At the Park, A Smoking Ban Expands

DSC00818Stephen Rex Brown Damaso Vigo takes a defiant puff.

As you probably heard, smoking is now banned in city parks and beaches. The Local stopped by Tompkins Square Park to see if East Village smokers were following the letter of the law.

The first thing we saw upon entering the park at St. Marks Place? That’s right, a smoking scofflaw.

“You can’t even smoke in the park? Then where you going to smoke?” said Damaso Vigo, in between puffs of a Tiparillo Mild cigar. “It’s a stupid thing.”

The new law was hailed by Mayor Michael R. Bloomberg as an important measure to protect locals’ lungs.

“The science is clear: prolonged exposure to secondhand smoke, whether you’re indoors or out, hurts your health,” the mayor said in a statement. “Today, we’re doing something about it.”

But even some non-smokers in Tompkins Square Park were uneasy with the nix on nicotine in parks.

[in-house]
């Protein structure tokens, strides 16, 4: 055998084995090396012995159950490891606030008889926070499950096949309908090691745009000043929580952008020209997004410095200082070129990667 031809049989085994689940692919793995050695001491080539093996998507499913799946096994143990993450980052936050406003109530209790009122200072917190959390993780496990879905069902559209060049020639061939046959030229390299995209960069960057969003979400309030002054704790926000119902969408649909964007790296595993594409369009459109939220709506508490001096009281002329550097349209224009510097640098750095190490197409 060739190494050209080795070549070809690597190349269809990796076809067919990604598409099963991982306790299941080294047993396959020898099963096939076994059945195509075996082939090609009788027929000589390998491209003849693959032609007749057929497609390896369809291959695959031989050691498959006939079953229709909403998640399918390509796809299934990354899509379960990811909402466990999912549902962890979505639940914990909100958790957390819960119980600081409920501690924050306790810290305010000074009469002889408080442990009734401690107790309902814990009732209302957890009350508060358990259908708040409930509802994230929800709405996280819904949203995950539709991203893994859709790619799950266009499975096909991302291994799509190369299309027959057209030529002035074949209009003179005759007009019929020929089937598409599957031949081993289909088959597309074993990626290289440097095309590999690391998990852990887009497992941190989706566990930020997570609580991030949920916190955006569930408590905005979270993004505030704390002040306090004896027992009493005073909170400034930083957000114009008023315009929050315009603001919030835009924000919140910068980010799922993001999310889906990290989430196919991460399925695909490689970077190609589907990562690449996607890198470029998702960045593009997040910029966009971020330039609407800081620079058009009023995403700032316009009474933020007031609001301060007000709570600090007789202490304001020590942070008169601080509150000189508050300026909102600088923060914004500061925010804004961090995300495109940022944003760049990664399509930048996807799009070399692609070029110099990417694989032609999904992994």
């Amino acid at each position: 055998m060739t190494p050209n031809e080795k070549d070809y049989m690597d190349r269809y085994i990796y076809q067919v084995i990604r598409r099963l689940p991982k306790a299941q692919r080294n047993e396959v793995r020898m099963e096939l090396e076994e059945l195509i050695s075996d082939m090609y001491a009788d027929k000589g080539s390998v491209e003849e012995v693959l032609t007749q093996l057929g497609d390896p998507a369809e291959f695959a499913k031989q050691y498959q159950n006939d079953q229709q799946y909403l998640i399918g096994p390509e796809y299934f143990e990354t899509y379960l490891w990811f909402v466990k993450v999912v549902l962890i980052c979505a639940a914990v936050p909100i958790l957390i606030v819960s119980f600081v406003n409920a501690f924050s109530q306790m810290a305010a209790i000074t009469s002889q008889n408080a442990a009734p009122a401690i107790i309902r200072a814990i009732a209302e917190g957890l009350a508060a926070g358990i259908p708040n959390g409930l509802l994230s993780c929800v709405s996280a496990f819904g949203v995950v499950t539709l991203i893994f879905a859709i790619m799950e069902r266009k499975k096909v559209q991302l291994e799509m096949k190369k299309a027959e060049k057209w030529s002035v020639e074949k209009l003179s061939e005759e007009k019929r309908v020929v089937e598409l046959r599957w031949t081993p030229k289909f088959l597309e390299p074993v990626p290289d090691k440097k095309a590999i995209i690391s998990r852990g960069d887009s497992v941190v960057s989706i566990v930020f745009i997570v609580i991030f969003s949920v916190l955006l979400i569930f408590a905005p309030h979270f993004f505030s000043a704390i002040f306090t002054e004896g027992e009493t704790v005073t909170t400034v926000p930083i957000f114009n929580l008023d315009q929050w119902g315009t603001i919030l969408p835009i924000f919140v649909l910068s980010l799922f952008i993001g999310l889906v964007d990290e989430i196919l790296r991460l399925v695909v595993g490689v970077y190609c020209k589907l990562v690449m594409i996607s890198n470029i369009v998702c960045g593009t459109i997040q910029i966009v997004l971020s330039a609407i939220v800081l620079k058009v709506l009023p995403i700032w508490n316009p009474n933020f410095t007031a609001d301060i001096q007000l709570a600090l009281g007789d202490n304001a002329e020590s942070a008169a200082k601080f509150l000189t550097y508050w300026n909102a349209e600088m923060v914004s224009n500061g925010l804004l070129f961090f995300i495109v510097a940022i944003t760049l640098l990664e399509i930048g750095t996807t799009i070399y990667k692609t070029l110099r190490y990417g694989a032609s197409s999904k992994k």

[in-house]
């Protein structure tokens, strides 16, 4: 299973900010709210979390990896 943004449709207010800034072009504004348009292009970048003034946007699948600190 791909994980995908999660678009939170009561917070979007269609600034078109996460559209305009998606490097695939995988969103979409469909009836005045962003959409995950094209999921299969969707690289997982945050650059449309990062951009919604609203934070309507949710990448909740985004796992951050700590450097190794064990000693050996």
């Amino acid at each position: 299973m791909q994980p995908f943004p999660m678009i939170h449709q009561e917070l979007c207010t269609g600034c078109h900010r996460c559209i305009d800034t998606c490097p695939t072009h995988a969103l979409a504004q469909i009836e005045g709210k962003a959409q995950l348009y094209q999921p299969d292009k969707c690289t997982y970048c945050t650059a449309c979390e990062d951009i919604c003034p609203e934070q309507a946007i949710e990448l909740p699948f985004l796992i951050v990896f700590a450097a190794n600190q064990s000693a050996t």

“Controlling outdoor activities to that degree is a scary idea,” said Bridgette O’Leary, another parkgoer. “But at the same time, making smoking more difficult is for the betterment of all.”

Still, it’s unclear how — or if — the new law will be enforced.

Mr. Bloomberg said last week that the police will not dole out smoking tickets. Instead, the thinking is that “public pressure” will lead to the change in smoking habits.

DSC00820Stephen Rex Brown Of the ban, Mr. Vigo said: “It’s a stupid thing.”

But there wasn’t much pressure on Mr. Vigo on Monday. As he bashed the new law and took long drags off of his cigar, a pair of police officers walked by, completely unconcerned with his cloud of smoke.

“I’ve seen ‘no smoking’ signs at two other parks, too, but nobody has bothered me,” Mr. Vigo said.

One smoker, Garrett Rosso, acknowledged that he complied with the law once he remembered that the measure took effect today.

“I was just smoking, and then I realized today was the day, so I put out my cigarette,” Mr. Rosso said, adding, “You know what rubs me the wrong way? It’s the culture police telling us what to do.”

But there could be a silver lining to the ban, Mr. Rosso said, adding, “I’m ambivalent, because ultimately I want to quit smoking.”

All that talk of cigarettes did have an effect, though.

Mr. Rosso joked to his friend, “God, I want a cigarette.”